Guest Columnist Ray Mosby 8/5/2014

Published 12:00 am Tuesday, August 5, 2014

Newspaper deaths exaggerated, but publications were better in the old days

“You know, the reporting in this paper sure was better when we still had reporters.”                                   —Joe Ellis

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ROLLING FORK—Honored as I am to sit on the board of the Miss. Press Association, it is both my pleasure and responsibility to advise folks that the reports of the deaths of newspapers, especially in this state, are greatly exaggerated. We are hardly at death’s door when a recent survey we commissioned revealed that 1.5 million folks in this state say they read their local papers and newspapers remain, by a considerable margin, the preferred vehicle for advertising.

But I can say that in absolute honesty and with the statistics to back it up, while also making a personal, and hence, totally subjective observation: I think newspapers used to be better than they are now.

Oh, I know that almost all papers today are prettier, glitzier, better “packaged” than they were when I started in this business lo, those many years ago. The thing is, I just don’t think they are as good now as they were then. And here’s why:

I think newspapers were better when they didn’t run ads on their front pages. I know that practice has now become generally acceptable and that all the corporate bean-counters see it as a source of “premium revenue,” but it just seems to me, dinosaur that I am, that there are enough pages for ads in any paper without turning Page 1 into a funding source for some executive perk,

And to me, all the rationalizing just doesn’t get it. The once traditional journalistic purity of a paper’s front page is a little like a girl’s virginity. A little strip ad on a once virginal page is like a little strip in the back seat of the car that goes too far. Once it is done it is done and you can’t undo it.

And like my mentor quoted above, I believe that papers were better before all of their reporters turned into “staff  writers.” The job of reporter used to be one of the most respected ones in the business and I don’t know why we did away with it. Besides, the infection connotation of the new title aside, all staff writers still report, but the irony is that they don’t write nearly as well as the plain old reporters used to.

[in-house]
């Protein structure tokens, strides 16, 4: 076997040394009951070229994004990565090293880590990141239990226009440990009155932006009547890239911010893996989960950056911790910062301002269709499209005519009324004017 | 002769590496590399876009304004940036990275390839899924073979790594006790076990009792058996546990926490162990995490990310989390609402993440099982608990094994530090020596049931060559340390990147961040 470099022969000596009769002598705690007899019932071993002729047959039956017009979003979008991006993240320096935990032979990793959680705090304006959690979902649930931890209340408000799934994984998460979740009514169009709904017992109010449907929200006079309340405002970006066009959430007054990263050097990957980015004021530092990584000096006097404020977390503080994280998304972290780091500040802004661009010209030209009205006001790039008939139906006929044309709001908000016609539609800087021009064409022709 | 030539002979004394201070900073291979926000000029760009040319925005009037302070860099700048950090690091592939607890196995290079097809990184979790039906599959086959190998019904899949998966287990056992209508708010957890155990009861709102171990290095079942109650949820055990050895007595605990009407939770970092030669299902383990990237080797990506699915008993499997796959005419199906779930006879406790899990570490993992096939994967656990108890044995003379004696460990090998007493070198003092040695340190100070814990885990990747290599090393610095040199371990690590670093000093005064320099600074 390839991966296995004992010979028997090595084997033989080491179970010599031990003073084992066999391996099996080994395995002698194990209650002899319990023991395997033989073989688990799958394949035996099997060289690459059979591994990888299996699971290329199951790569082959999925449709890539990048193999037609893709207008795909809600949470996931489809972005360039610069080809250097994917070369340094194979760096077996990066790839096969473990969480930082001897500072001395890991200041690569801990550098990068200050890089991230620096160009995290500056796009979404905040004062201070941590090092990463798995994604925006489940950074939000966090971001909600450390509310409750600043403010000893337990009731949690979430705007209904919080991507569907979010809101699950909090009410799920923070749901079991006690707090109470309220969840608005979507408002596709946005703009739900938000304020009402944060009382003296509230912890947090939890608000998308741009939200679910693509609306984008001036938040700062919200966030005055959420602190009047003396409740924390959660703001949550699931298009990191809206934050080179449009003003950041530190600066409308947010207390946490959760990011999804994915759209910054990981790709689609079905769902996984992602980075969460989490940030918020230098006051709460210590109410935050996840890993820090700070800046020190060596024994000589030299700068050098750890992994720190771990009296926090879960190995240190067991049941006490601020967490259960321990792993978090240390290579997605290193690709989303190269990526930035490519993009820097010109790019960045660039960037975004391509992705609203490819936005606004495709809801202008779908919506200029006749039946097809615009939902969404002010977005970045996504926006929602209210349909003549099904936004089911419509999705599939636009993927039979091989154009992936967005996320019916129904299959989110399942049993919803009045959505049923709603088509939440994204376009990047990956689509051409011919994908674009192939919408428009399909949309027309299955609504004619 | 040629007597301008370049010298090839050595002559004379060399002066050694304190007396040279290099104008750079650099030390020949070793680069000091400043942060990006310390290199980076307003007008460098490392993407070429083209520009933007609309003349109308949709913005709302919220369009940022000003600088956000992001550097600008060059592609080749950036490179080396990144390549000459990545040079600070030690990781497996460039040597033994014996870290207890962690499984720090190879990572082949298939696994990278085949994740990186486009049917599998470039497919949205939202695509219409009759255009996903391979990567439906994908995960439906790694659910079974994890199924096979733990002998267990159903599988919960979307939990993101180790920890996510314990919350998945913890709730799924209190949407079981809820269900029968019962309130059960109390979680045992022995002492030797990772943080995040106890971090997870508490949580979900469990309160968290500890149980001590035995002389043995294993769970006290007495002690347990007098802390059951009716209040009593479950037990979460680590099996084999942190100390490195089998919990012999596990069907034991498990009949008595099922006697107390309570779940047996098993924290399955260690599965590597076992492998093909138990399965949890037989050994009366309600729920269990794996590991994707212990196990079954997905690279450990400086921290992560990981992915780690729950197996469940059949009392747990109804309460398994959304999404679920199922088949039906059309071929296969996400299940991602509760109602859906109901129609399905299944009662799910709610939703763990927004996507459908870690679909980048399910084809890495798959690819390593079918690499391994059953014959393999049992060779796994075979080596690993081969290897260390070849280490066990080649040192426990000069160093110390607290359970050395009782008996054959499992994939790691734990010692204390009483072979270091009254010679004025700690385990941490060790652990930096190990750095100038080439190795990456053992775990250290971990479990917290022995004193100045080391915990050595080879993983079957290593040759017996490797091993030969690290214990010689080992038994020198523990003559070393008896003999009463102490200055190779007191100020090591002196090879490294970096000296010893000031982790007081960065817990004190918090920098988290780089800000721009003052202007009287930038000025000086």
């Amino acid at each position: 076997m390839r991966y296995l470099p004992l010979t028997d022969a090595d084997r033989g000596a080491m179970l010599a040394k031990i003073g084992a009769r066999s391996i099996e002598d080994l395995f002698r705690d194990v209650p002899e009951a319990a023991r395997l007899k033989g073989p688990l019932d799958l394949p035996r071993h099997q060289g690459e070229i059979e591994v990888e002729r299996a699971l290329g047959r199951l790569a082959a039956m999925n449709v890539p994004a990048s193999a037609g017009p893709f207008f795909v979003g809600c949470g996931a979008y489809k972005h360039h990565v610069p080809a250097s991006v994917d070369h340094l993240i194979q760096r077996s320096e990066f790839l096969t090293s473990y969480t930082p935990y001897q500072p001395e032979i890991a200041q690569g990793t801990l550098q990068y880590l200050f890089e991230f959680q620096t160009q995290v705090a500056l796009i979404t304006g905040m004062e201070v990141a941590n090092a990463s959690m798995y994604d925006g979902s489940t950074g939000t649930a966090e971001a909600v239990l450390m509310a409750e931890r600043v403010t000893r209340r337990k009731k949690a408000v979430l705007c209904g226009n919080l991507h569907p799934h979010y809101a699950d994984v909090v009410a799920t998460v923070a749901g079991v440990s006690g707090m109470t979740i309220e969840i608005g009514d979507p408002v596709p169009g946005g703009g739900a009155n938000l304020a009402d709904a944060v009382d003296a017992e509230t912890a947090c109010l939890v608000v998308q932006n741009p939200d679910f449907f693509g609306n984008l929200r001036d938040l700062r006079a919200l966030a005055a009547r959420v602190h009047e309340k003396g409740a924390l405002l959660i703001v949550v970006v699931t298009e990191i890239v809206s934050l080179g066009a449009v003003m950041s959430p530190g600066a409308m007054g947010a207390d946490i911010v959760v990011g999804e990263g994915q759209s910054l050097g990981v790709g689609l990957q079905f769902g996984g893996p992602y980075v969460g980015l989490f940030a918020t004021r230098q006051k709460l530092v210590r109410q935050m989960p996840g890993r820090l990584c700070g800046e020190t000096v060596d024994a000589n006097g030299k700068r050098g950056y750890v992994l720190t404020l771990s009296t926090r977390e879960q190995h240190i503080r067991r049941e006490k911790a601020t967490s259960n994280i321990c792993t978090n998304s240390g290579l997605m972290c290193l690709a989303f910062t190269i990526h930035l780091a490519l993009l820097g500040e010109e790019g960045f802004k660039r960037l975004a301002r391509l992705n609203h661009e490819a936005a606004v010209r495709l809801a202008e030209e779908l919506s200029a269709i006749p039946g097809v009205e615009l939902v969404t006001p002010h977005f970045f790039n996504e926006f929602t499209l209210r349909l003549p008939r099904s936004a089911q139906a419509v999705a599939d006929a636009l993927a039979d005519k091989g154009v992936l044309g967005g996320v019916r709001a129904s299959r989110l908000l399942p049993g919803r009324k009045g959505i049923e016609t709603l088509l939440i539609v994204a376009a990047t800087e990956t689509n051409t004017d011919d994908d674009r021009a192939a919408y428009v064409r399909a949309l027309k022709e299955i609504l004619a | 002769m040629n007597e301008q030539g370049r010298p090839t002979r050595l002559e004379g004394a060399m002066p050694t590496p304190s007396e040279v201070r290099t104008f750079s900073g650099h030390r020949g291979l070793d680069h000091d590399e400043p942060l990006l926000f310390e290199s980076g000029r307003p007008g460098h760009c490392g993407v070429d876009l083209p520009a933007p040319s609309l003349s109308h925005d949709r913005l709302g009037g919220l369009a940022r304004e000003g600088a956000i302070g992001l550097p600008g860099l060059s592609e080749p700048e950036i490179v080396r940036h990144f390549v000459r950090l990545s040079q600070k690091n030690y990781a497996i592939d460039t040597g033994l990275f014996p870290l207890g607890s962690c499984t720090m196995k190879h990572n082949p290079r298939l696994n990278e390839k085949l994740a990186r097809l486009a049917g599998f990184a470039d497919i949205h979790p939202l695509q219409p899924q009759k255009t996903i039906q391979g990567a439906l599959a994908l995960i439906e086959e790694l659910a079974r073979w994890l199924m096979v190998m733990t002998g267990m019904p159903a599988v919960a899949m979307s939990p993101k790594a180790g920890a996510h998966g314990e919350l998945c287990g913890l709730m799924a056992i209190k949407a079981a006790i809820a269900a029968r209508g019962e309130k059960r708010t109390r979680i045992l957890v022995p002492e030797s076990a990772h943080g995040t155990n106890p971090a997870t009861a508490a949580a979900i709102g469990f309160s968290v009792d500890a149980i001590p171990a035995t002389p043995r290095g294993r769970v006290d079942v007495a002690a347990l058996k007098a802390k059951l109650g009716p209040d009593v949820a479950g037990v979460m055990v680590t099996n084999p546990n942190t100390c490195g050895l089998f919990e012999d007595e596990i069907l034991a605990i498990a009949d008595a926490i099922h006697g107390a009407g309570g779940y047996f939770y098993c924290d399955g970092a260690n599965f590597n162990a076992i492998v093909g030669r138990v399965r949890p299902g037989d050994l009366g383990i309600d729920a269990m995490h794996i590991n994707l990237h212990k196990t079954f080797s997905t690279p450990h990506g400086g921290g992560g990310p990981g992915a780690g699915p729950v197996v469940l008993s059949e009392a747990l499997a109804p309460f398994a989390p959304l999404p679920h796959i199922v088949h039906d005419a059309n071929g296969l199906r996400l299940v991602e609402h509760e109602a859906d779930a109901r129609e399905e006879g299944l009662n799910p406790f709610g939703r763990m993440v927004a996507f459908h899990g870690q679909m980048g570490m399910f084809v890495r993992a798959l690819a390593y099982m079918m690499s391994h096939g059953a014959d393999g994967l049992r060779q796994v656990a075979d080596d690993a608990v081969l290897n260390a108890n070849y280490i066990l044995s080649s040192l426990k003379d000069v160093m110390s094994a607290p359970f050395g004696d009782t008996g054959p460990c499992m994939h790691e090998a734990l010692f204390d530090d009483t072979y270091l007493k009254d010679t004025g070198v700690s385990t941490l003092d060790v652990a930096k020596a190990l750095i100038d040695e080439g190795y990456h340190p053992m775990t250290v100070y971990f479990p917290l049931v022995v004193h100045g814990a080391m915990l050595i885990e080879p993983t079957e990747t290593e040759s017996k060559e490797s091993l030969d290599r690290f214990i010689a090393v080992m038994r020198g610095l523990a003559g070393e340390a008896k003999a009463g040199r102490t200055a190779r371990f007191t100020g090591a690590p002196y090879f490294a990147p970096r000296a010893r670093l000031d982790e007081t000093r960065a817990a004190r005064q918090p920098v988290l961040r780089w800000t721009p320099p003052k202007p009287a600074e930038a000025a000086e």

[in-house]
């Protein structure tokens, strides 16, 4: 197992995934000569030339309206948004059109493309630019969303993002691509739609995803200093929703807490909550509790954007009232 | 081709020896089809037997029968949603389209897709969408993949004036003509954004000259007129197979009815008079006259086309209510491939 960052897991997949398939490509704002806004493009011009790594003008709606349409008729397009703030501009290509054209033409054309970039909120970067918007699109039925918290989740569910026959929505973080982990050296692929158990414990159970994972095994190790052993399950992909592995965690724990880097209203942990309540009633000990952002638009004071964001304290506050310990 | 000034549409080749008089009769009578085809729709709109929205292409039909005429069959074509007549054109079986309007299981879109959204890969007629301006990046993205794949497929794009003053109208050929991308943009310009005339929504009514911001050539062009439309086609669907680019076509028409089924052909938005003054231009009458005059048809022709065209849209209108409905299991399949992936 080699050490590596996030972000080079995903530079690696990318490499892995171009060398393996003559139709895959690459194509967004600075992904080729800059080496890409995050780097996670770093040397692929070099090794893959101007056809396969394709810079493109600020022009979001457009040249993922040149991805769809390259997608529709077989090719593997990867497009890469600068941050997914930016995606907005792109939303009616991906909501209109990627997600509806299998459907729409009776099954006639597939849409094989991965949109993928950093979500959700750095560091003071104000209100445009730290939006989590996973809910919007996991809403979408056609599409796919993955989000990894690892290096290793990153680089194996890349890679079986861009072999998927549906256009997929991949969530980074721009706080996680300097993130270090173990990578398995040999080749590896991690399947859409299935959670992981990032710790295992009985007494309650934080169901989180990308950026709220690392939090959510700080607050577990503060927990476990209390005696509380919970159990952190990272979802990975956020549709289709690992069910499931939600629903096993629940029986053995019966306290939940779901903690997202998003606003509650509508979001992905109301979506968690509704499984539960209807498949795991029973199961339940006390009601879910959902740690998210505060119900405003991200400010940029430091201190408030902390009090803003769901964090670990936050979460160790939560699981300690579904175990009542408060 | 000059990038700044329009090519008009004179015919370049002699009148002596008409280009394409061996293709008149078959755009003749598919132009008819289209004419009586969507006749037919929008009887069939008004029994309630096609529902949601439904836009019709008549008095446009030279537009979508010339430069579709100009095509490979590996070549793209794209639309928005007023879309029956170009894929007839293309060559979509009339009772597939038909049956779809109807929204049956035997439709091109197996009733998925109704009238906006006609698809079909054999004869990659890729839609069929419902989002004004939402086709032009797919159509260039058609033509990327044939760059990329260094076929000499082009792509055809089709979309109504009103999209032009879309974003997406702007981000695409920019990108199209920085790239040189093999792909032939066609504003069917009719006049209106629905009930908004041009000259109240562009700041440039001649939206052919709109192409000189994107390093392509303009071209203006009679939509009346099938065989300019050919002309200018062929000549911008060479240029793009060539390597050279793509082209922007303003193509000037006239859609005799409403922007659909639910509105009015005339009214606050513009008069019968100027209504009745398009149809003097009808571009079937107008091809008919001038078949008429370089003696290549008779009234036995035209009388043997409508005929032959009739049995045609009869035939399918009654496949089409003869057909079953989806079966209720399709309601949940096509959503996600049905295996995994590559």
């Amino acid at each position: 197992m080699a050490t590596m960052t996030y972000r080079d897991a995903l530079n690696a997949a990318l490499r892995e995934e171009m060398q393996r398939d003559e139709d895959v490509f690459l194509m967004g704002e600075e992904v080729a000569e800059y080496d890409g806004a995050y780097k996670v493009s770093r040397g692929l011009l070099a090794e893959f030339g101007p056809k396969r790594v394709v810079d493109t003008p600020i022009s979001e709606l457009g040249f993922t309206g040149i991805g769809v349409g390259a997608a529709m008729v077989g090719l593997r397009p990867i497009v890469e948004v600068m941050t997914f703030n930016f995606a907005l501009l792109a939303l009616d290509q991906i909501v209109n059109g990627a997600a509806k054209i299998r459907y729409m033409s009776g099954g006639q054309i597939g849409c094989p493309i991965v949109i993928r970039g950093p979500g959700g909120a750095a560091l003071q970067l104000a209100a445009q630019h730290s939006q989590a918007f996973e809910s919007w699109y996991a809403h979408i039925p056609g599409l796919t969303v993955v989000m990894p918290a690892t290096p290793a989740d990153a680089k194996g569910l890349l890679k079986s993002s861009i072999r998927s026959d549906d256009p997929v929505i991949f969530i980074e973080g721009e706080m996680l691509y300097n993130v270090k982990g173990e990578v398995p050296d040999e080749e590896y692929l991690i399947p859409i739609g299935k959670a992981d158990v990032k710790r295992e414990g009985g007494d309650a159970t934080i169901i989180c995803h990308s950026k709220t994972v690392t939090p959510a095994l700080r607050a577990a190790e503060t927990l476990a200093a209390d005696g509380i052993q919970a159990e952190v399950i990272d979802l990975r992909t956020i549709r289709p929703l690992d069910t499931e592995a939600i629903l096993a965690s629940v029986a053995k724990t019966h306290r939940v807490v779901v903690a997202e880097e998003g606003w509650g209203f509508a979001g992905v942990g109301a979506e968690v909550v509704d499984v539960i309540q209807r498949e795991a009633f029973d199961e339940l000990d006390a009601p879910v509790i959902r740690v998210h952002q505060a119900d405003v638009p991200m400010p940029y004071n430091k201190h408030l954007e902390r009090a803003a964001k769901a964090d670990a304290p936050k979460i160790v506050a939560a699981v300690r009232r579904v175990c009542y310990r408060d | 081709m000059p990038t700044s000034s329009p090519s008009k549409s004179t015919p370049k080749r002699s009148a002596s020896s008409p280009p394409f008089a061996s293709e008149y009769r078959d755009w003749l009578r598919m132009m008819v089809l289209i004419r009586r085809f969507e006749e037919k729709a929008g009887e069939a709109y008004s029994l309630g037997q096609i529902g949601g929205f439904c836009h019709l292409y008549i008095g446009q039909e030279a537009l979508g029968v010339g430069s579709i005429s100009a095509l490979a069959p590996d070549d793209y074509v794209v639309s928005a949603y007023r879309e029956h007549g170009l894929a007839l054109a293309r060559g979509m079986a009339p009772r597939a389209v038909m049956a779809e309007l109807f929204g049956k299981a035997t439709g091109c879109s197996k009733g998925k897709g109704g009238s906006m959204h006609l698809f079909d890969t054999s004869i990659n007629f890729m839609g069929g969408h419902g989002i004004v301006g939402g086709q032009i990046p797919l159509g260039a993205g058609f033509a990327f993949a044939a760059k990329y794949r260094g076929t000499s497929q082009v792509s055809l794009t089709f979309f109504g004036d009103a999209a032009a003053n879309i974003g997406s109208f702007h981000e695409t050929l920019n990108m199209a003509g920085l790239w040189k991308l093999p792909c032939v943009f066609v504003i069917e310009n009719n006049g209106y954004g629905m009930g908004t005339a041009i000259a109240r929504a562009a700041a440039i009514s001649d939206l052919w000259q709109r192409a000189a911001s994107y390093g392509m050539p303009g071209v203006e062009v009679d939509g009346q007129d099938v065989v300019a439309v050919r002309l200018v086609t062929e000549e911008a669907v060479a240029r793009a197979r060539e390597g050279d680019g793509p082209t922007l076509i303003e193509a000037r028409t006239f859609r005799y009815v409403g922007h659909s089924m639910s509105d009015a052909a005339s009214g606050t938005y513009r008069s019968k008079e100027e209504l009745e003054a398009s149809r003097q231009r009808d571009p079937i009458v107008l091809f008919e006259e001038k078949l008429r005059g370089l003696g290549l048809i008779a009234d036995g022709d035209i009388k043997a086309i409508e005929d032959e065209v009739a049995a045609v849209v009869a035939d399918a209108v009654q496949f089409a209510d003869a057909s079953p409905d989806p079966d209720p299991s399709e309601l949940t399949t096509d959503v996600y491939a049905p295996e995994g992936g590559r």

I think newspapers were better when they had Editorial Pages instead of “Opinion” Pages. This change was a concession to political correctness, based on some “expert’s” doctrine that all opinions should be equal and that papers should not be so didactic as to think theirs were special.

And that is just so much hooey. Papers have devalued the worth of their own editorials by equating them with the quite often moronic scribblings of other people—many of whom are generally recognized by their communities as being idiots. People aren’t buying newspapers every day or every week to read the rantings of the loudest mouth at the coffee shop; they want to know what the presumably better informed people at the paper think.

And finally, I think newspapers were better when they had souls.

This one’s a little harder to explain, because like its readers’, a newspaper’s soul cannot be seen, but rather, is felt.

A newspaper’s soul is what sets it apart from others, even when they contain much the same news. A newspaper’s soul is the clarity, consistency, competency and courage with which it attempts to present a complex and sometimes senseless world to the people who depend upon it to do so.

A newspaper’s soul is greater than the sum of its parts. It is its front page and editorial page and local columnists and the way it handles that one, painfully human story in which you, the reader, are invested, and about which you have personal knowledge.

Newspapers, after all, are your every day or every week house guests. And like all other house guests, it seems to me that they are better welcomed and enjoyed  when they display a little class and are generally more fun to have around.

(Ray Mosby is publisher of The Deer Creek Pilot in Rolling Fork.)